The dataset has been imported into SAP HANA under the table name “GASOLINE_TBL”. Therefore, we can access the dataset using the dataframe.ConnectionContext.table() function. Next, we add a column named ‘ID’ to the original DataFrame, gasoline_df, as the seasonal_decompose() function requires an integer column as a key column.
>>> gasoline_df = conn.table("GASOLINE_TBL") # Access to the data table
>>> gasoline_df = gasoline_df.add_id('ID' ) # Add ID column
>>> print(gasoline_df.head(5).collect()) # Show the first 5 rows of gasoline_df
Firstly, because the seasonality is indicated by the autocorrelation lag, we invoke the plot_acf() function to display the autocorrection (acf) and the result is shown in Fig. 2.
>>> from hana_ml.visualizers.eda import plot_acf
>>> plot_acf(data=gasoline_df, key='ID', col='Sales', method = 'fft', thread_ratio=0.4, enable_plotly=False)
In the beginning, it is assumed that the data follows a yearly pattern, so we expect that when the lag is 12, the value of acf is high. However, in this case, the time series is not stationary and the significant decline from 2008 to 2015 greatly affects the acf values. Consequently, the initial expectation is proven false, resulting in a decreasing curve for the acf. Hence, to identify the seasonality, it is necessary to eliminate the trend in the data.
To address this, the hana_ml library offers the seasonal_decompose() function, which conducts a seasonality test while accounting for the impact of the trend. The function is invoked as shown in the code below and returns a list of two dataframes. The first dataframe provides the statistics, such as the type of decomposition and the acf value corresponding to the period. The second dataframe contains the three decomposed components: seasonality, trend, and random.
>>> from hana_ml.algorithms.pal.tsa.seasonal_decompose import seasonal_decompose
>>> stats, decompose = seasonal_decompose(data= gasoline_df, endog = 'Sales', key='ID')
>>> print(stats.collect())
>>> print(decompose.collect())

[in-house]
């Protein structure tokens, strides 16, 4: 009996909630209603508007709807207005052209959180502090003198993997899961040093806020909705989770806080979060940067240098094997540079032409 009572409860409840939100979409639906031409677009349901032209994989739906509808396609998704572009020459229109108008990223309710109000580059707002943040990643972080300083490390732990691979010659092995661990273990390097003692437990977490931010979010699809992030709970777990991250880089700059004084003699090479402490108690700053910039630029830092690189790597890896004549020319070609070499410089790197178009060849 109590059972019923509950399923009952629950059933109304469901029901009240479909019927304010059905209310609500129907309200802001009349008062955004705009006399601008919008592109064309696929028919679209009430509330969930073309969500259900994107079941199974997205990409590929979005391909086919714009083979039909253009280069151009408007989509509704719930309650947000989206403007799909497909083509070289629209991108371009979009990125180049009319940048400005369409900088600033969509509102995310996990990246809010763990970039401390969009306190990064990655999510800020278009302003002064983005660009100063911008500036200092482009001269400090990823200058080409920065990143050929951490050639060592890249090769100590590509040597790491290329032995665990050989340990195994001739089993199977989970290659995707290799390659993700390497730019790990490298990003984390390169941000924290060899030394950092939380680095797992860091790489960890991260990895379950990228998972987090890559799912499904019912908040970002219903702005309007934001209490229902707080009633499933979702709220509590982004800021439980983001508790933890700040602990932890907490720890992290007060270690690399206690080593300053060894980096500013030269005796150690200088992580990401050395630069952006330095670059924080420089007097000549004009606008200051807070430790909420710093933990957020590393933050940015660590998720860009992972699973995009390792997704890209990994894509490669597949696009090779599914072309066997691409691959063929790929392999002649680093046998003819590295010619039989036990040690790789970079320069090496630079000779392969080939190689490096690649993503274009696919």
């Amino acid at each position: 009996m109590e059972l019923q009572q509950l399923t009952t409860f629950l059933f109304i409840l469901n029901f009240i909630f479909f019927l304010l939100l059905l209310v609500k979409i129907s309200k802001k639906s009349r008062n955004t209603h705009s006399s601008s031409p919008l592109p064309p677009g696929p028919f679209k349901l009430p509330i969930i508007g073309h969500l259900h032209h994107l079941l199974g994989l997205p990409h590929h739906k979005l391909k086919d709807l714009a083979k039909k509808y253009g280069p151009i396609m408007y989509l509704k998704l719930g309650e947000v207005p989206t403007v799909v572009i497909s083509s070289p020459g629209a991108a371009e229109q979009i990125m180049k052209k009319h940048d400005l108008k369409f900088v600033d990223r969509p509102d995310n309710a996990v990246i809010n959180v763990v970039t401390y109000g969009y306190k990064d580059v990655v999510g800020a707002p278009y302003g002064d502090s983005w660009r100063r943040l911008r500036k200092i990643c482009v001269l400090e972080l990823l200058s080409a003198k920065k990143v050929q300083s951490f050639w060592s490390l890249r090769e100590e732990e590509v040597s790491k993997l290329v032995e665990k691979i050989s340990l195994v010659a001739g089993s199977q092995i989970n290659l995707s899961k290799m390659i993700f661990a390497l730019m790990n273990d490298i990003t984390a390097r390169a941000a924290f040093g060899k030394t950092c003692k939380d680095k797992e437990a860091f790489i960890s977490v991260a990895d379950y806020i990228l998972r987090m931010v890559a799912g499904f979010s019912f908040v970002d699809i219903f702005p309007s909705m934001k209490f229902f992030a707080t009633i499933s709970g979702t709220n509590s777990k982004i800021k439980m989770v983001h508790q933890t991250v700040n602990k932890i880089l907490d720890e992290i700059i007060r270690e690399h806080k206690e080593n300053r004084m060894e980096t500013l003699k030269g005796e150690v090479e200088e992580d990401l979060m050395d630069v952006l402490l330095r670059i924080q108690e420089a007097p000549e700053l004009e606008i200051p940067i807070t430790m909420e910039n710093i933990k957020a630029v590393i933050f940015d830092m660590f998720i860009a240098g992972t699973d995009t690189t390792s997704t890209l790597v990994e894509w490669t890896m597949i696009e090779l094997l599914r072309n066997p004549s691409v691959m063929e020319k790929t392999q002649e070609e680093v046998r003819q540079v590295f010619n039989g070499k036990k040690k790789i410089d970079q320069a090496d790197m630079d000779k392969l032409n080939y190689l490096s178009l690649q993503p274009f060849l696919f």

From the result of stats, we could see the period is detected as 12 and the type of decomposition model is additive. We also provide a plot_seasonal_decompose() function to visualize the three decomposed components in Fig. 3.
>>> plot_seasonal_decompose(data=gasoline_df, key='ID', col='Sales', enable_plotly=False)
Dataset Link: https://github.com/numenta/NAB/blob/master/data/realKnownCause/nyc_taxi.csv
This dataset describes the number of NYC taxi passengers in 8 months, from July 2014 to Jan. 2015, where the five anomalies occur during the NYC marathon, Thanksgiving, Christmas, New Years day, and a snow storm. The raw data is from the NYC Taxi and Limousine Commission. The data file included here consists of aggregating the total number of taxi passengers into 30 minute buckets. Data has two columns, timestamp and value of passengers, and 10320 instances.
The dataset has been imported into the SAP HANA and the table name is "TAXI_TBL". A sample of the first 5 rows of data and a plot of first 1000 instances is shown below.
From the Fig. 4, it seems that the number of taxi passengers follows a daily and weekly pattern. Hence, we calculate the acf as follows in the code below and obtain the acf plot in Fig. 5.
>>> correlation(data=taxi_df, key='ID', x='value', max_lag=1500).collect()
We invoke the seasonal_decompose() and obtain that the period is 336 which is a weekly pattern having the highest value of acf.
>>> stats, decompose = seasonal_decompose(data=taxi_df, endog='value', key='ID')
>>> print(stats.collect())
>>> print(decompose.collect())
Also, the decomposed components of taxi dataset is shown in Fig. 6.
In this blog post, we described what is seasonality and how to analyze and decompose the time series with seasonal_decompose() of hana-ml. If you want to learn more of seasonal_decompose() function of hana-ml and SAP HANA Predictive Analysis Library (PAL), please refer to the following links:
hana-ml seasonal_decompose documentation
SAP HANA Predictive Analysis Library (PAL) Seasonality Test manual
hana-ml on Pypi.
We also provide a R API for SAP HANA PAL called hana.ml.r, please refer to more information on the documentation.
For other blog posts on hana-ml: